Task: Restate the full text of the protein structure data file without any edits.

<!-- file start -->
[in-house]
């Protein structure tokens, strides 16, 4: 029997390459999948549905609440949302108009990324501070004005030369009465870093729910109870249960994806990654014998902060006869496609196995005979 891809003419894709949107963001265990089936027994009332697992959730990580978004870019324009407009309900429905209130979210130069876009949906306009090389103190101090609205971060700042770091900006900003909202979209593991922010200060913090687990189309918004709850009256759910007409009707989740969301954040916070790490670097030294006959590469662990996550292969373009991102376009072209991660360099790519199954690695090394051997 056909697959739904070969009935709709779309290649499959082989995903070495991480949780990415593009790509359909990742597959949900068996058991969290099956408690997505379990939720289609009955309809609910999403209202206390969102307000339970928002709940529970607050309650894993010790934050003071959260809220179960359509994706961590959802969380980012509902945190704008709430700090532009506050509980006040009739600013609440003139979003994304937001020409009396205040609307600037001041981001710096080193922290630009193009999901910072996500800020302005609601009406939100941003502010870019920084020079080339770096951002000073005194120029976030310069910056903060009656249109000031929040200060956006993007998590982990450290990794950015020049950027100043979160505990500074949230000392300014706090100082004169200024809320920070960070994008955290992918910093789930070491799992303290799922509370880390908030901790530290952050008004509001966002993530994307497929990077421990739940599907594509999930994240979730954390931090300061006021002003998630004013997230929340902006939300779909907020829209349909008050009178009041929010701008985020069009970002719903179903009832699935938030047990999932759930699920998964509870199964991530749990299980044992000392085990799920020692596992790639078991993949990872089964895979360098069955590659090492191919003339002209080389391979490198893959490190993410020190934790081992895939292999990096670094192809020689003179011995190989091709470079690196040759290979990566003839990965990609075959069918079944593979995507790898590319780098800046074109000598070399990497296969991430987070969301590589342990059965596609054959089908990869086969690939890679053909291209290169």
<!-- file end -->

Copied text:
[in-house]
């Protein structure tokens, strides 16, 4: 029997390459999948549905609440949302108009990324501070004005030369009465870093729910109870249960994806990654014998902060006869496609196995005979 891809003419894709949107963001265990089936027994009332697992959730990580978004870019324009407009309900429905209130979210130069876009949906306009090389103190101090609205971060700042770091900006900003909202979209593991922010200060913090687990189309918004709850009256759910007409009707989740969301954040916070790490670097030294006959590469662990996550292969373009991102376009072209991660360099790519199954690695090394051997 056909697959739904070969009935709709779309290649499959082989995903070495991480949780990415593009790509359909990742597959949900068996058991969290099956408690997505379990939720289609009955309809609910999403209202206390969102307000339970928002709940529970607050309650894993010790934050003071959260809220179960359509994706961590959802969380980012509902945190704008709430700090532009506050509980006040009739600013609440003139979003994304937001020409009396205040609307600037001041981001710096080193922290630009193009999901910072996500800020302005609601009406939100941003502010870019920084020079080339770096951002000073005194120029976030310069910056903060009656249109000031929040200060956006993007998590982990450290990794950015020049950027100043979160505990500074949230000392300014706090100082004169200024809320920070960070994008955290992918910093789930070491799992303290799922509370880390908030901790530290952050008004509001966002993530994307497929990077421990739940599907594509999930994240979730954390931090300061006021002003998630004013997230929340902006939300779909907020829209349909008050009178009041929010701008985020069009970002719903179903009832699935938030047990999932759930699920998964509870199964991530749990299980044992000392085990799920020692596992790639078991993949990872089964895979360098069955590659090492191919003339002209080389391979490198893959490190993410020190934790081992895939292999990096670094192809020689003179011995190989091709470079690196040759290979990566003839990965990609075959069918079944593979995507790898590319780098800046074109000598070399990497296969991430987070969301590589342990059965596609054959089908990869086969690939890679053909291209290169």